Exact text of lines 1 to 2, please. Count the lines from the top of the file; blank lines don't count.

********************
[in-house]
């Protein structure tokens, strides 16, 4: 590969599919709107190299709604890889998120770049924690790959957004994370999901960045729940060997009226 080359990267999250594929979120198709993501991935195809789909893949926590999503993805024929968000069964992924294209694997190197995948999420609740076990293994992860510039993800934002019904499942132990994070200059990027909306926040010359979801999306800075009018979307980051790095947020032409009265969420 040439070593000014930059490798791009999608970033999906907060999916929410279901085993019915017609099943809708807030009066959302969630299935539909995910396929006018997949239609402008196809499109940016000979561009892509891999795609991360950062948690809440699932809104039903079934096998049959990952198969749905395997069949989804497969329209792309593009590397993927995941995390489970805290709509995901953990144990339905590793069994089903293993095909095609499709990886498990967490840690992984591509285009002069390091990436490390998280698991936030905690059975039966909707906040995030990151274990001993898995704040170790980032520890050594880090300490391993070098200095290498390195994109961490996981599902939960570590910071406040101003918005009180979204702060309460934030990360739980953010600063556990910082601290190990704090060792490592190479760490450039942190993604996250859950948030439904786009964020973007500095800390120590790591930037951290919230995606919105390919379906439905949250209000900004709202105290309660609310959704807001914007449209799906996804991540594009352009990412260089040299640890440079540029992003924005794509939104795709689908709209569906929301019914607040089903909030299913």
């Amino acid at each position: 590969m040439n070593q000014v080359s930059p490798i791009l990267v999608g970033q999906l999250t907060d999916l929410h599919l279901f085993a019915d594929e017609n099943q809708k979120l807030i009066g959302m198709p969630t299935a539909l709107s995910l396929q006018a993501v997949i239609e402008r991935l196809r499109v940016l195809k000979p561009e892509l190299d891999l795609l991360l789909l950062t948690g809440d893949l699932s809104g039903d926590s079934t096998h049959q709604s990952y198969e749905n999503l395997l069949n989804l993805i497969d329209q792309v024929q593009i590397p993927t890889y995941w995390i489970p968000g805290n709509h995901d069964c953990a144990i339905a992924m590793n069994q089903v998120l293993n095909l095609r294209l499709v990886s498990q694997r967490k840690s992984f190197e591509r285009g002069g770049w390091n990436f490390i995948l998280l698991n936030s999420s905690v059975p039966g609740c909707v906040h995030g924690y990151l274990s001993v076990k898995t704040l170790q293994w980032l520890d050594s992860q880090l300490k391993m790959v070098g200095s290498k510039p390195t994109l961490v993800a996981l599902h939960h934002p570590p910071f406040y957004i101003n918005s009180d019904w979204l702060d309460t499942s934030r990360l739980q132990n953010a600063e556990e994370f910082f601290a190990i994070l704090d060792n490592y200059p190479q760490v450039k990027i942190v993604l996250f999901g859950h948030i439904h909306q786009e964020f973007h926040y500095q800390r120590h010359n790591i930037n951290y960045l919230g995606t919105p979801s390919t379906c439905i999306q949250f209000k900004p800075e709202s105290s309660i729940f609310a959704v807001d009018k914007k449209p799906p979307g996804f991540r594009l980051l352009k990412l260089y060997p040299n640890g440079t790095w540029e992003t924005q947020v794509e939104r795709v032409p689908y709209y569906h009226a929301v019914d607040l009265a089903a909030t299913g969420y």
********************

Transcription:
[in-house]
């Protein structure tokens, strides 16, 4: 590969599919709107190299709604890889998120770049924690790959957004994370999901960045729940060997009226 080359990267999250594929979120198709993501991935195809789909893949926590999503993805024929968000069964992924294209694997190197995948999420609740076990293994992860510039993800934002019904499942132990994070200059990027909306926040010359979801999306800075009018979307980051790095947020032409009265969420 040439070593000014930059490798791009999608970033999906907060999916929410279901085993019915017609099943809708807030009066959302969630299935539909995910396929006018997949239609402008196809499109940016000979561009892509891999795609991360950062948690809440699932809104039903079934096998049959990952198969749905395997069949989804497969329209792309593009590397993927995941995390489970805290709509995901953990144990339905590793069994089903293993095909095609499709990886498990967490840690992984591509285009002069390091990436490390998280698991936030905690059975039966909707906040995030990151274990001993898995704040170790980032520890050594880090300490391993070098200095290498390195994109961490996981599902939960570590910071406040101003918005009180979204702060309460934030990360739980953010600063556990910082601290190990704090060792490592190479760490450039942190993604996250859950948030439904786009964020973007500095800390120590790591930037951290919230995606919105390919379906439905949250209000900004709202105290309660609310959704807001914007449209799906996804991540594009352009990412260089040299640890440079540029992003924005794509939104795709689908709209569906929301019914607040089903909030299913």